Ms Thompson went on to recommend the “SCS should revise the Policy on Acceptance of Gifts, Rewards and Hospitality to ensure that it is fit for purpose for all staff, taking account of the various roles performed within SCS. It may also be time to revisit the levels of value for gifts and hospitality.”
The former AIB’s report also revealed court staff were using their positions to earn money privately from their links with lawyers and law firms operating in courts, stating “Several staff raised the issue of sheriff clerks who carry out extrajudicial taxations and private assessments and who personally benefit financially from these activities.”
Ms Thompson’s report roundly condemned this practice, stating: “Not only is it inappropriate in terms of the civil service code requirements for staff who are public servants to be able to receive private gain from their employment it is also highly divisive when other staff see such benefits being derived from simply being in the right post of Auditor of Court within the Sheriff Courts.”
Ms Thompson recommended in her report the “SCS should bring the practice of sheriff clerks profiting privately from their employment by SCS to an end as quickly as possible”.
HOW COURT CHIEFS LOST HOSPITALITY INFORMATION BATTLE
When DOI launched an initial investigation into hospitality and graft among court staff, the Scottish Court Service refused to release information relating to the gift register, claiming “the names of the gift or hospitality provider would be deemed as personal information” and “as the provider of the gift or hospitality was not made aware at the time that their name may be released, we consider disclosure of such is likely to bring the Scottish Court Service into conflict with the data protection principles.”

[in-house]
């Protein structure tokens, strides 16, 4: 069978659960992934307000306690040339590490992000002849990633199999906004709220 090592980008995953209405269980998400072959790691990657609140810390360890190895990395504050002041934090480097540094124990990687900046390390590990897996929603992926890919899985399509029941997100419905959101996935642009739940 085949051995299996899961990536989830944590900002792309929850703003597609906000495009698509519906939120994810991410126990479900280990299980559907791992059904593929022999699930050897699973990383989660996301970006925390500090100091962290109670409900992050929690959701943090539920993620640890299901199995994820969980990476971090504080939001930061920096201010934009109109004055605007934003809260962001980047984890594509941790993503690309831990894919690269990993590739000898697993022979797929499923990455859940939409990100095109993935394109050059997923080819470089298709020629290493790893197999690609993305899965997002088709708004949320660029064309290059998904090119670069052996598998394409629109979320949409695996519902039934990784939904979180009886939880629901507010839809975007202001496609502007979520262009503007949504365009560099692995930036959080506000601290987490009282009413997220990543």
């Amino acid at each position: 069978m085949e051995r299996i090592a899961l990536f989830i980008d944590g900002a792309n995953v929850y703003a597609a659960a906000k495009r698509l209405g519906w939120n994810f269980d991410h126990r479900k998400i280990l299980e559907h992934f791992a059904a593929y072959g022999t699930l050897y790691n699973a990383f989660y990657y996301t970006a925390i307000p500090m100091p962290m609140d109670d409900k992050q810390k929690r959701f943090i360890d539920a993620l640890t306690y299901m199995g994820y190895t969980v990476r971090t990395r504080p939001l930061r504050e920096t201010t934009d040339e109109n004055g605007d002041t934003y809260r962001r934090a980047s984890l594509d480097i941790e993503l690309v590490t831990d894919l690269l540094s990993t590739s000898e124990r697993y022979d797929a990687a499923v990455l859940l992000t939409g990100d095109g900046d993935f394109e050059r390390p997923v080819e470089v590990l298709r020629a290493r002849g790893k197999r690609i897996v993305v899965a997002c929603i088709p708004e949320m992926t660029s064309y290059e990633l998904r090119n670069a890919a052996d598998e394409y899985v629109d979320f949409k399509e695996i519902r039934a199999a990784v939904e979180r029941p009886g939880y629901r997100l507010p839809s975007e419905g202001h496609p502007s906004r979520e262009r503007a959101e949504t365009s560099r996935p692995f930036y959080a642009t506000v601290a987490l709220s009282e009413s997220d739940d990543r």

However, the Freedom of Information request – from DOI – triggered a review of hospitality policy at the Scottish Court Service, leading to names of ‘’hospitality’ providers being added to the register.
Richard Warner of the SCS said: “I can advise you that due to your request for this information, the Scottish Court Service has changed the policy covering hospitality and gifts to ensure that the provider of any hospitality or gift are made aware that their name shall be entered on to our register and may be disclosed if requested in any future information request. This policy change shall take effect as from 1 January 2014 so the release of names may be considered in any future request for gifts or hospitality offered from this date. The policy also states that if the provider does not consent to their name being considered for release then the gift or hospitality cannot be accepted by a member of staff.”
After a request for review of refusal to disclose the information, the SCS again refused – this time around, claiming it would cost them too much to contact each law firm to ask permission to disclose their ‘hospitality’ to court employees. The SCS claimed they would have to contact every lawyer who gave a gift and this would cost too much to provide the information.
DOI journalists took the matter up with Rosemary Agnew – the Scottish Information Commissioner – who requested Courts Chief Eric McQueen provide an explanation as to why the courts were blocking release of information on hospitality relationships between the legal profession and court staff.